Random question: you have mentioned before that you are a fan of Pavement. Do you remember Max TV (they used to thrash the hell out of Stereo), and are there any older radio or TV programs that introduced you to music that you grew up on?

There was a music TV show in CHCH, in the 90’s I think? Called CRY TV, it was amazing, my brother Sam worked on it, and I think it was Petra Baghurst’s first presenting gig – Sam has always been into different stuff, and had access to it at CRY, so I discovered music through that station sometimes – and when I started working at RDU, my mind was blown at what was out there. And my favourite record store of the 90’s was Galaxy Records (CHCH).

From those early years being introduced to music, to now with your latest release, are you happy with the way things have gone and what has the ride taught you?

I guess looking back, I haven’t been able to stop the tap, songs keep coming, I can’t imagine doing anything else, I’m happy with this new bunch of songs. I’ve always been of the mind set that one door closes another one opens, one thing leads to another, what some might consider a failure, you can actually learn from Stop and Start Again.

What would you like to say to your growing fan base here in NZ?

Thank you! And make sure you come to a show if you can.


About Mulholland

"Jol's one of the most talented guys I know - he's got talent exuding from every pore"." Neil Finn.

Christchurch raised/Auckland and now New York based composer/musician/sound engineer and "all round great guy" Jolyon Mulholland is one of the hardest working people in the music business.

He has been composing/performing producing/mixing/mastering on some of the best New Zealand albums release in the past few years.

Visit the muzic.net.nz Profile for Mulholland


Stop and Start Again
Year: 2014
Type: Album
Buy Online @ Mightyape
The Sounds Of Barking Sea Lions
Year: 2013
Type: Album
Eugene Told Me You Were Dead
Year: 2012
Type: Album

Other Interviews By RYAN KERSHAW

Interview: 10 Years of Devilskin
03 Oct 2019 // by RYAN KERSHAW
From the very beginning Devilskin have done more than exceed expectations; they have taken NZ rock to a whole new level, setting a precedent that many others can only dream of achieving. Their explosive live performances leave little wonder as to why they manage to sell out so many shows and their incredible music continues to amaze 10 years on.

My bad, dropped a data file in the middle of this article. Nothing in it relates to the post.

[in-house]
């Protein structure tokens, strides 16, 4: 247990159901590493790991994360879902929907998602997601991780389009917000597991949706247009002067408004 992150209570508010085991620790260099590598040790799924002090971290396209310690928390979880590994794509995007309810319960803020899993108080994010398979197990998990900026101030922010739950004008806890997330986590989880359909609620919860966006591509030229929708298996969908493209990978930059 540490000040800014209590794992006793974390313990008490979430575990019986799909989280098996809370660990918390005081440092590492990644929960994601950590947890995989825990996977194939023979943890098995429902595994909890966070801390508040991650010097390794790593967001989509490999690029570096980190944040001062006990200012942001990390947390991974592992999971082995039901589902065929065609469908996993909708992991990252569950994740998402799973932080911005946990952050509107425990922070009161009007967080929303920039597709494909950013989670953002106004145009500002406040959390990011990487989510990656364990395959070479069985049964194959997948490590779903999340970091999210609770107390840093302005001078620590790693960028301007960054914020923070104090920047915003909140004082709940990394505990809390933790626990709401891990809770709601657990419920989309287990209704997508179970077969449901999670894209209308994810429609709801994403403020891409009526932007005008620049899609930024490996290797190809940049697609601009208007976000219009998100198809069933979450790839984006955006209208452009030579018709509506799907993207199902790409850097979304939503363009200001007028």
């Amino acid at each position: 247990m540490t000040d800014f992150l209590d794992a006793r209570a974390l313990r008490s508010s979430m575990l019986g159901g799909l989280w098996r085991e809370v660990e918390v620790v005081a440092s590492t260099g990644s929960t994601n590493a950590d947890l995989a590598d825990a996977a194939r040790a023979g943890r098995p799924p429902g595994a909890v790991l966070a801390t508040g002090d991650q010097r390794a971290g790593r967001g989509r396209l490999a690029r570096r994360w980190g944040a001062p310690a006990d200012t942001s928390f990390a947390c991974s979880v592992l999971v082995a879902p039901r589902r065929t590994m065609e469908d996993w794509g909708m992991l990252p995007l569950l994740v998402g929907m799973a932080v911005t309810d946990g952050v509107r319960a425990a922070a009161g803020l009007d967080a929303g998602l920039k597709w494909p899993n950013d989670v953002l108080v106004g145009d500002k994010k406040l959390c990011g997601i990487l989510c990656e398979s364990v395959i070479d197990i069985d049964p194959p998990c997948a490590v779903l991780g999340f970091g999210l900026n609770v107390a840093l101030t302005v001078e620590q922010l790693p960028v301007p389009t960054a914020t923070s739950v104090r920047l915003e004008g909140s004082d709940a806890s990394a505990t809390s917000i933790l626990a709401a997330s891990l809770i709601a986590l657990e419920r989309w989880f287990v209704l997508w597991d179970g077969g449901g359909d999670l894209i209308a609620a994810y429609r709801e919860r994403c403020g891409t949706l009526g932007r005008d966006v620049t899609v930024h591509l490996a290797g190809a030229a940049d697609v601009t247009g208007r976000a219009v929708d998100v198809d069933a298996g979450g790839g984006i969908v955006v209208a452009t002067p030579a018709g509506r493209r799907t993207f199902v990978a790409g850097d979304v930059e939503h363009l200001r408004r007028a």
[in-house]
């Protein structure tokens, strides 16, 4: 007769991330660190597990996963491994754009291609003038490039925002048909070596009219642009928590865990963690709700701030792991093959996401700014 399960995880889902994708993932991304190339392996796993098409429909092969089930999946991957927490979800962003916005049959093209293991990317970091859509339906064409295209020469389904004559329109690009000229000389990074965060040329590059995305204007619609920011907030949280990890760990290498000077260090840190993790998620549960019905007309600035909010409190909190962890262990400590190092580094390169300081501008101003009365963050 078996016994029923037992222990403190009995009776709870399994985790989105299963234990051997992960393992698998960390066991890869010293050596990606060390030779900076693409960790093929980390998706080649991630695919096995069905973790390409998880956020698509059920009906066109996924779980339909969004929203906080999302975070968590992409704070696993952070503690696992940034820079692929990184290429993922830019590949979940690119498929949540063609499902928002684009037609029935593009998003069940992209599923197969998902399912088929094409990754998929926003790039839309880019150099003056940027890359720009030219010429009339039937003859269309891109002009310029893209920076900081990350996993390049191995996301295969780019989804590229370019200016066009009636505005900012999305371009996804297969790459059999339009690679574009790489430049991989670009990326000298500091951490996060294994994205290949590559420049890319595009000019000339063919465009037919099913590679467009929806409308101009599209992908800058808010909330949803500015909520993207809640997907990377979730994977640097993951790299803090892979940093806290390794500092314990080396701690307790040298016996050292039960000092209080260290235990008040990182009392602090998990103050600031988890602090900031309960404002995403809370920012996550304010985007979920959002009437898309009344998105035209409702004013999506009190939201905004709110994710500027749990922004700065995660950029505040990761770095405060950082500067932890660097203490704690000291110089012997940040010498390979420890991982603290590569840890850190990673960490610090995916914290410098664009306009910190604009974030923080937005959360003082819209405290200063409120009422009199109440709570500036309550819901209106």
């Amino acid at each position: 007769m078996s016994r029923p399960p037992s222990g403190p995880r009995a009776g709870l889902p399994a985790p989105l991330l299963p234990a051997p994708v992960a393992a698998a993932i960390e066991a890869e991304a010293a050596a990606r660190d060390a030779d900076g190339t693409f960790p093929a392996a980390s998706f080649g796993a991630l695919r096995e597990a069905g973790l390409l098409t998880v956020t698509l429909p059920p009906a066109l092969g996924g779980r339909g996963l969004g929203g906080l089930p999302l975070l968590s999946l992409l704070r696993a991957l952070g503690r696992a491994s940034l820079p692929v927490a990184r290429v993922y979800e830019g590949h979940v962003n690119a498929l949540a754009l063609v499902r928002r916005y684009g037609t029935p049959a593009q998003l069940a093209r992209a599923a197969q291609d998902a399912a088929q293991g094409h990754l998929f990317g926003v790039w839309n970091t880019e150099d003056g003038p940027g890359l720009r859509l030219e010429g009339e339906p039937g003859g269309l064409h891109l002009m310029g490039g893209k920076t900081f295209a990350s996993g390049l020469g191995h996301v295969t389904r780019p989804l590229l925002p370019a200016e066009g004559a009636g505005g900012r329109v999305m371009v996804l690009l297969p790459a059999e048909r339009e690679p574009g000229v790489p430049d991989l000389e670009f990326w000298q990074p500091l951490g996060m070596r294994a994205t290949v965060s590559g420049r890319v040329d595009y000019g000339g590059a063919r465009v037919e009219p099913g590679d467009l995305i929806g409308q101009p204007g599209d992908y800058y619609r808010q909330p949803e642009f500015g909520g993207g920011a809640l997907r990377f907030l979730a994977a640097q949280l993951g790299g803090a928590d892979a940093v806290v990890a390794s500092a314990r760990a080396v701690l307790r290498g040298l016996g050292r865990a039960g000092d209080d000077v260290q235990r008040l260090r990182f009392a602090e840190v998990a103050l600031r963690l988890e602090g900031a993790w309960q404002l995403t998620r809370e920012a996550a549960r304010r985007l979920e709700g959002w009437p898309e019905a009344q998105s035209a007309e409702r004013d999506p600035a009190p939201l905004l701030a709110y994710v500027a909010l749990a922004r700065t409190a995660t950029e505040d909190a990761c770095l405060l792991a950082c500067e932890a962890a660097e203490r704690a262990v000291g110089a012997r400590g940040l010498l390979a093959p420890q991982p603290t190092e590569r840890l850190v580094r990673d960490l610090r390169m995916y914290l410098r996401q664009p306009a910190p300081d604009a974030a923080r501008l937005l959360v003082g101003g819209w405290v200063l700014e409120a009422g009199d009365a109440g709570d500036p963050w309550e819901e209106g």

Coridian Newsletter Interview
26 Jan 2018 // by RYAN KERSHAW
2017 was a busy year for Auckland Rock act Coridian; they released their incredible second EP Caldera and performed relentlessly around the country - which included playing at the New Plymouth TattooFest as well as supporting Devilskin and American Rockers Fuel. Needless to say, they have a lot to talk about - and talk they did, to MNZ's Ryan Kershaw: Hi guys, congrats on the latest release.
Temples on Mars - Agent Excited About New Album!
16 Mar 2016 // by RYAN KERSHAW
Hi guys, your Kiwi fans are excited to hear of a new album in the making. For the Muzic.
Interview: Devilskin
16 Dec 2014 // by RYAN KERSHAW
Hi guys and gal – well done on your Live at the Powerstation DVD and CD release. Some amazing bands have played that stage from Fear Factory to Marilyn Manson and now Devilskin!
Interview: Static Era live at Music Is Dead
06 Dec 2014 // by RYAN KERSHAW
  Interview with Static Era for Muzic.net.
Cairo Knife Fight tear it up with Shihad, Airbourne and I Am Giant
19 Nov 2014 // by RYAN KERSHAW
  You have just finished up your Australian leg of the tour with Shihad, Airbourne and I am Giant. How was Aussie?
The 'Final Fling' for MINUIT
06 Nov 2014 // by RYAN KERSHAW
  From The 88 to Last Night You Saw This Band there has been a great output from Minuit. Quite often there is a lot of work behind the scenes with music that the listeners don’t hear, from rehearsing to promotion.
Electric Wire Hustle - EWH Are Back With 'Love Can Prevail'
03 Oct 2014 // by RYAN KERSHAW
Congrats on Love Can Prevail. Your release If These Are The Last Days sounds like fun not just with the writing but also with the mixing of the track too (remix or no remix).
View All Articles By RYAN KERSHAW

NZ Top 10 Singles

    Jack Harlow
    Tate McRae
    Doja Cat
    Doja Cat
    Teddy Swims
    Kenya Grace
    Taylor Swift
View the Full NZ Top 40...
muzic.net.nz Logo
100% New Zealand Music
All content on this website is copyright to muzic.net.nz and other respective rights holders. Redistribution of any material presented here without permission is prohibited.
Report a ProblemReport A Problem